The group project involves use of the Zeus mainframe and is assessed through written deliverables and a presentation. The presentation will be peer-assessed, with marks moderated by the IBM and Surrey University module co-ordinators and subject matter experts.
A weighted aggregate mark of 50% is required to pass the module.
Mainframes, sometimes referred to colloquially as “big iron”, form a core of the IT environment for many large enterprises where security, reliability, availability, manageability, scalability and predictability are key concerns. 80% of the world's corporate data resides or originates on IBM mainframes. IBM mainframes (“System z”) are used by 95% of US Fortune 500 companies, 71% of global Fortune 500 companies, all of the top 25 worldwide banks, 23 of the top 25 US retailers and 9 out of 10 of the world's largest insurance companies. The mainframe operating system z/OS supports large-scale databases through DB2, IBM's flagship mainframe database software, and IBM's mainframe transaction serving software CICS handles more than 30 billion transactions per day.
The IBM Mainframe Computing module introduces students to mainframe concepts and “Large Systems Thinking” and provides the knowledge and skills necessary for using mainframes and preparing for a career in large systems computing.
Software and hardware technologies that will be covered include System z10, z/Architecture, Parallel Sysplex, TSO/E, ISPF, datasets, DFSMS, ISPF, JES2, JCL, SDSF, DB2, IMS, CICS, CMS and REXX. Further topics that may be covered include RACF, SMP/E, PIPELINES, MQ and WAS.
Mainframe Computing in general provides for an interesting background to, and contrast with, Cloud Computing, and in relation to Business Systems and Distributed Computing more generally.
Familiarity with operating systems and machine architectures would be helpful.
The module aims to provide students with a professional and practical understanding of the leading industry standard for mainframe design, the IBM Mainframe. This will involve exposure to the fundamental concepts of the System z mainframe including its usage, hardware and architecture. Students undertaking this module will gain understanding of mainframe workloads and major middleware applications, virtualisation of enterprise Linux workloads, and encounter advanced mainframe topics such as z/OS systems programming, enterprise security or enterprise application programming.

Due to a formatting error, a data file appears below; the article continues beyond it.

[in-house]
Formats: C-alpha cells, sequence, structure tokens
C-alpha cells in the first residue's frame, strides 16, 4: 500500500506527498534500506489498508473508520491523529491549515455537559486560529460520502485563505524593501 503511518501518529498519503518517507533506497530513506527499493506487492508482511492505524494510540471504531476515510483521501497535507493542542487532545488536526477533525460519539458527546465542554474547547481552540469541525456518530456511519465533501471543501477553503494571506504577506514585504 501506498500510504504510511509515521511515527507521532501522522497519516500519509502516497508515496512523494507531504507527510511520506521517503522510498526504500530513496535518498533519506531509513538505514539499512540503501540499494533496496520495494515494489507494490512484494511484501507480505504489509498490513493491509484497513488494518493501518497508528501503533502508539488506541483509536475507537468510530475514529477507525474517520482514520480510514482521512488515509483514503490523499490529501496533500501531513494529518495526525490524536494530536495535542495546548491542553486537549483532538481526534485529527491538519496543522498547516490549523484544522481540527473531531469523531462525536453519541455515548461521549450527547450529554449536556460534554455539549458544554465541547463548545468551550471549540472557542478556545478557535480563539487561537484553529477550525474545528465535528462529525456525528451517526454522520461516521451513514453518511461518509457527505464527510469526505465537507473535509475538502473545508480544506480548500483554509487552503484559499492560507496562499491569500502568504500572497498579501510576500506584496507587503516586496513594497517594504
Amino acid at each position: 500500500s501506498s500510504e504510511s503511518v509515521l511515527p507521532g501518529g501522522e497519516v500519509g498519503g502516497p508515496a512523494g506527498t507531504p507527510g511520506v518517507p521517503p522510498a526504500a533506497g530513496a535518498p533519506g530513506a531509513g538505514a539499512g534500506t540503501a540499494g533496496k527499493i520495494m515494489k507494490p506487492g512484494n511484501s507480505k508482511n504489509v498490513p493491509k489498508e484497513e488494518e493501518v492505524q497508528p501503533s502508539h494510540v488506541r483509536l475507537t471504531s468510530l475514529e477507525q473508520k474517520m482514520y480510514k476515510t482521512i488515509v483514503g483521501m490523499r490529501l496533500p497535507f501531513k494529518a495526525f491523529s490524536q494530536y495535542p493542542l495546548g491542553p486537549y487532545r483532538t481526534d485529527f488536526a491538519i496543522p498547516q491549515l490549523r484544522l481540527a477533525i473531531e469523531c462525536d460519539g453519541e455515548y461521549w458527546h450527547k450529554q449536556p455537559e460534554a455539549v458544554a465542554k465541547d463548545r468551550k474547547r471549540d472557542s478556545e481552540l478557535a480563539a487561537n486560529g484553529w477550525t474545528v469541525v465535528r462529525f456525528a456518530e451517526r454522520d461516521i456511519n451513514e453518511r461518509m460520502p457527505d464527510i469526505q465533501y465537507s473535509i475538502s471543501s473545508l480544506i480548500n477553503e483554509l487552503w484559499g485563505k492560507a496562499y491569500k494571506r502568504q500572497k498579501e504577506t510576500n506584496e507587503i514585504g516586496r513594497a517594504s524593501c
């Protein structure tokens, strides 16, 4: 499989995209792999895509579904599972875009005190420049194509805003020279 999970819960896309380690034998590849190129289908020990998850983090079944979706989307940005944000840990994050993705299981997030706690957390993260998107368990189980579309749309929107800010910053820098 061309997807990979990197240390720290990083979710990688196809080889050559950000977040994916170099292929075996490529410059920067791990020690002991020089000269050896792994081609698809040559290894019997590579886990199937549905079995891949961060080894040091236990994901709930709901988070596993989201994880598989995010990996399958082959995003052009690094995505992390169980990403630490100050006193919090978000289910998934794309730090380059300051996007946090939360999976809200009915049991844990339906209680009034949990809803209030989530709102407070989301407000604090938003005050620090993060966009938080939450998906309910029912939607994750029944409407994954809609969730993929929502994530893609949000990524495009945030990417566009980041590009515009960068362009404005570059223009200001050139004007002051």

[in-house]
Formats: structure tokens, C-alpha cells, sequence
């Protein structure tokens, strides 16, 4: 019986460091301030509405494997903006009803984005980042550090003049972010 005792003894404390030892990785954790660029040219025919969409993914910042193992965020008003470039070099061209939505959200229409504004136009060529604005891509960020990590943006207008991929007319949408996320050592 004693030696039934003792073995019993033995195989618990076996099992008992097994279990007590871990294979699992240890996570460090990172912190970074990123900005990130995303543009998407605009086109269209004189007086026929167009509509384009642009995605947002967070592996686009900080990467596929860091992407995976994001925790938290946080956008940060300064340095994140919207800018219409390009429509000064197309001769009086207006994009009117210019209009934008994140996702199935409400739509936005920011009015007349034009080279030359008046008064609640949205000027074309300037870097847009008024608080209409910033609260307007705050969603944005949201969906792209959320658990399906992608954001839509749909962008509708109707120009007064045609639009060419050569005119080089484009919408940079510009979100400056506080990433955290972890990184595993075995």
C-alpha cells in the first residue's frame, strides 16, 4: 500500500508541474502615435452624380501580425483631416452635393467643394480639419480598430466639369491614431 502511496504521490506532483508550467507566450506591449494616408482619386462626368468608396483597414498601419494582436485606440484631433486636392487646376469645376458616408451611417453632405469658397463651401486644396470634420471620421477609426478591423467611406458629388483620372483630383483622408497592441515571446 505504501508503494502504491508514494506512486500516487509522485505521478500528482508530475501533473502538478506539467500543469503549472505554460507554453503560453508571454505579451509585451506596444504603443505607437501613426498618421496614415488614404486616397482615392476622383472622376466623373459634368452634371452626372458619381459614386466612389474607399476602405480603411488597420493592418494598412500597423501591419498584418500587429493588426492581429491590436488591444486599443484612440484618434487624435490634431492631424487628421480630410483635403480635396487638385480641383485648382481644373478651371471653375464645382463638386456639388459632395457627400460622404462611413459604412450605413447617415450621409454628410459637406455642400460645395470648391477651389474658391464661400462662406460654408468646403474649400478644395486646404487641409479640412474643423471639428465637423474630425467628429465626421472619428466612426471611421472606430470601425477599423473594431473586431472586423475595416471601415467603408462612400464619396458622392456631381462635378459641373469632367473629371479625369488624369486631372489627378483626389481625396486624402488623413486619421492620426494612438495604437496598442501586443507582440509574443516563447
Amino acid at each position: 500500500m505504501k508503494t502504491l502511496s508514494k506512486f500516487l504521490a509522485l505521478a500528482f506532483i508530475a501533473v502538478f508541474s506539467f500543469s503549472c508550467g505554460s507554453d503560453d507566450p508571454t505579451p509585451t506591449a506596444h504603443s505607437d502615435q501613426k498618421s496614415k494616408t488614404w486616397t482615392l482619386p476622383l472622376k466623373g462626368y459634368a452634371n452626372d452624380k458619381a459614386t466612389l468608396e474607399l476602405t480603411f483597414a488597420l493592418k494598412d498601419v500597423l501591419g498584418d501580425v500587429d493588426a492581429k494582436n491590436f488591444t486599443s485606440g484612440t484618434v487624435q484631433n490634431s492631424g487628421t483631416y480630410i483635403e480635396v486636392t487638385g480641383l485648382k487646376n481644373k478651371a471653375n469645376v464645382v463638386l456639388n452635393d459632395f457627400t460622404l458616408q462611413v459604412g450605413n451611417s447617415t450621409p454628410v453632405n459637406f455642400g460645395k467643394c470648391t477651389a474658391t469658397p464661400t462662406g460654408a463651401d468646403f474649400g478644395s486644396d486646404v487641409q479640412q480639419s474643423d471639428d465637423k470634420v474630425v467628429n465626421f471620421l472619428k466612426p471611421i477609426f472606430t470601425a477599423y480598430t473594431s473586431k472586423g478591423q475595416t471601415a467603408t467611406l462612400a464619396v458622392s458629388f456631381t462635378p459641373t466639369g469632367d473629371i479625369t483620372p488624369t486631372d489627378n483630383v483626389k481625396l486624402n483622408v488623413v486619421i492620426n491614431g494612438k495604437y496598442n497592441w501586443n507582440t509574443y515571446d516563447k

1. Analyse, and critically evaluate the basic concepts of the System z architecture. 2. Demonstrate both theoretical and practical knowledge of the System Z Operating System. 3. Demonstrate a professional understanding of mainframe computing and business critical systems.
1. Fundamental concepts of the System z mainframe including its real-world usage, hardware and architecture. 2. Fundamentals of z/OS®, the IBM “flagship” mainframe operating system, covering hardware, virtual storage, workload management and interactive usage. 3. Mainframe workloads and the major middleware applications in use on mainframes today, including batch, enterprise database management and transaction serving. 4. Virtualisation of enterprise Linux workloads using the mainframe's hardware and microcode virtualisation support, along with IBM's hypervisor operating system z/VM which can host and manage thousands of separate Linux virtual servers securely and reliably on a single mainframe. 5. Data sets (DFSMS, allocation, VSAM, catalogs) 6. Batch processing: JES, JCL, SDSF, utilities 7. Systems programming: customizing the system, change control, system initialization 8. Advanced, specialised areas of mainframes such as z/OS systems programming, enterprise security or enterprise application programming. 9. Mainframe software, technologies and business considerations including, but not limited to: System z10; z/Architecture; Security overview (RACF, integrity); Parallel Sysplex and continuous availability; ISPF; DB2; CICS, MQ and REXX. Additional topics may include: Networking (TCP/IP, SNA, VTAM), WebSphere MQ, WebSphere Application Server (WAS).
Methods of Teaching/Learning
The IBM Mainframe Computing module is delivered in the Spring by experienced IBM IT professionals who are Subject Matter Experts (SMEs) in mainframe computing. The SMEs run weekly 4 hour “workshop” sessions face-to-face at the University. These typically involve 3 hours of presentations and an hour of practical investigation with a “live” mainframe system, IBM's European University hub mainframe “Zeus”. Students are given 24/7 access to Zeus from any internet-connected system to enable further investigation.
Ebbers, Mike; O’Brien, Wayne; and Bill Ogden. 2006. Introduction to the new mainframe: z/OS basics. IBM. (ISBN 0738433012, IBM Redbooks publication SG24-6366-01) Available for HTML online reading or PDF format download at: http://publibz.boulder.ibm.com/zoslib/pdf/zosbasic.pdf http://www.redbooks.ibm.com/abstracts/sg246366.html
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